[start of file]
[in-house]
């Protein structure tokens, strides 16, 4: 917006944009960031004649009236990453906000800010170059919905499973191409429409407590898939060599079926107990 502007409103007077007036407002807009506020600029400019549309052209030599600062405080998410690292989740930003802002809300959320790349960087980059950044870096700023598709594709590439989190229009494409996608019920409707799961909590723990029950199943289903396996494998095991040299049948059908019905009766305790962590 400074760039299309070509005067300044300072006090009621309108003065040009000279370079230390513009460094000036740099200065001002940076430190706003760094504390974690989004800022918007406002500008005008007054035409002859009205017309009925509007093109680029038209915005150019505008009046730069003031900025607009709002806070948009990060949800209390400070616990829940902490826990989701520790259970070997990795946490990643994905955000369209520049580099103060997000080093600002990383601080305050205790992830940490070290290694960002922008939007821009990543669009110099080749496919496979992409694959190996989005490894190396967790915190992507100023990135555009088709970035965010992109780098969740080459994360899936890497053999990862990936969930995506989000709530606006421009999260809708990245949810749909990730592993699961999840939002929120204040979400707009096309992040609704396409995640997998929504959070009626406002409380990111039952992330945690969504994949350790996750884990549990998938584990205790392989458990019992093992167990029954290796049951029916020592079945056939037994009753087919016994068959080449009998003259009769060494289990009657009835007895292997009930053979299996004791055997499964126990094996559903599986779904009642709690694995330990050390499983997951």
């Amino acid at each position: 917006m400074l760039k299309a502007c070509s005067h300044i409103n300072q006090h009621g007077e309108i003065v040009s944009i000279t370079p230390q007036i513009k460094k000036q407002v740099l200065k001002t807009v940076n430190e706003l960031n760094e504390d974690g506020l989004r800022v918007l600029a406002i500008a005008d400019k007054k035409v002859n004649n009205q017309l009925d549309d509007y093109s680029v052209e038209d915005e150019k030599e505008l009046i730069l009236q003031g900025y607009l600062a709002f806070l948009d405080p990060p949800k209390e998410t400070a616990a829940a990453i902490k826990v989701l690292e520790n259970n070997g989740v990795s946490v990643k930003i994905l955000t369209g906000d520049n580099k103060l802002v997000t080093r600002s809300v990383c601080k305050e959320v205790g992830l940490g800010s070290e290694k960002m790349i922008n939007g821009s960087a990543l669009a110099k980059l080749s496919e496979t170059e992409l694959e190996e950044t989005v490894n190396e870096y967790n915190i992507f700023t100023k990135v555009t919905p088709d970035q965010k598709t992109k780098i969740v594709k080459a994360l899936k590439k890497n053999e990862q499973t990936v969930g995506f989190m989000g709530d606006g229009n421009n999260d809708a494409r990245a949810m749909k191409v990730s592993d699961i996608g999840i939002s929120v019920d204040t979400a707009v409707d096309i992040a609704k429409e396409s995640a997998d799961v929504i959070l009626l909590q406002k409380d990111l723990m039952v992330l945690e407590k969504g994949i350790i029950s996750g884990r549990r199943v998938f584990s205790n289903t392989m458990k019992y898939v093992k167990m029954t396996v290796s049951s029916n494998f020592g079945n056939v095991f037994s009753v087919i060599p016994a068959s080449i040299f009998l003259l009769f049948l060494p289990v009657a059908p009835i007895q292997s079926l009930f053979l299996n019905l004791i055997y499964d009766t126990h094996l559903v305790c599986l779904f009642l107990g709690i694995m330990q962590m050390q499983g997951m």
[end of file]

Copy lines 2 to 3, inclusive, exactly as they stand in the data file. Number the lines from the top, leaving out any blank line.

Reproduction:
């Protein structure tokens, strides 16, 4: 917006944009960031004649009236990453906000800010170059919905499973191409429409407590898939060599079926107990 502007409103007077007036407002807009506020600029400019549309052209030599600062405080998410690292989740930003802002809300959320790349960087980059950044870096700023598709594709590439989190229009494409996608019920409707799961909590723990029950199943289903396996494998095991040299049948059908019905009766305790962590 400074760039299309070509005067300044300072006090009621309108003065040009000279370079230390513009460094000036740099200065001002940076430190706003760094504390974690989004800022918007406002500008005008007054035409002859009205017309009925509007093109680029038209915005150019505008009046730069003031900025607009709002806070948009990060949800209390400070616990829940902490826990989701520790259970070997990795946490990643994905955000369209520049580099103060997000080093600002990383601080305050205790992830940490070290290694960002922008939007821009990543669009110099080749496919496979992409694959190996989005490894190396967790915190992507100023990135555009088709970035965010992109780098969740080459994360899936890497053999990862990936969930995506989000709530606006421009999260809708990245949810749909990730592993699961999840939002929120204040979400707009096309992040609704396409995640997998929504959070009626406002409380990111039952992330945690969504994949350790996750884990549990998938584990205790392989458990019992093992167990029954290796049951029916020592079945056939037994009753087919016994068959080449009998003259009769060494289990009657009835007895292997009930053979299996004791055997499964126990094996559903599986779904009642709690694995330990050390499983997951």
């Amino acid at each position: 917006m400074l760039k299309a502007c070509s005067h300044i409103n300072q006090h009621g007077e309108i003065v040009s944009i000279t370079p230390q007036i513009k460094k000036q407002v740099l200065k001002t807009v940076n430190e706003l960031n760094e504390d974690g506020l989004r800022v918007l600029a406002i500008a005008d400019k007054k035409v002859n004649n009205q017309l009925d549309d509007y093109s680029v052209e038209d915005e150019k030599e505008l009046i730069l009236q003031g900025y607009l600062a709002f806070l948009d405080p990060p949800k209390e998410t400070a616990a829940a990453i902490k826990v989701l690292e520790n259970n070997g989740v990795s946490v990643k930003i994905l955000t369209g906000d520049n580099k103060l802002v997000t080093r600002s809300v990383c601080k305050e959320v205790g992830l940490g800010s070290e290694k960002m790349i922008n939007g821009s960087a990543l669009a110099k980059l080749s496919e496979t170059e992409l694959e190996e950044t989005v490894n190396e870096y967790n915190i992507f700023t100023k990135v555009t919905p088709d970035q965010k598709t992109k780098i969740v594709k080459a994360l899936k590439k890497n053999e990862q499973t990936v969930g995506f989190m989000g709530d606006g229009n421009n999260d809708a494409r990245a949810m749909k191409v990730s592993d699961i996608g999840i939002s929120v019920d204040t979400a707009v409707d096309i992040a609704k429409e396409s995640a997998d799961v929504i959070l009626l909590q406002k409380d990111l723990m039952v992330l945690e407590k969504g994949i350790i029950s996750g884990r549990r199943v998938f584990s205790n289903t392989m458990k019992y898939v093992k167990m029954t396996v290796s049951s029916n494998f020592g079945n056939v095991f037994s009753v087919i060599p016994a068959s080449i040299f009998l003259l009769f049948l060494p289990v009657a059908p009835i007895q292997s079926l009930f053979l299996n019905l004791i055997y499964d009766t126990h094996l559903v305790c599986l779904f009642l107990g709690i694995m330990q962590m050390q499983g997951m």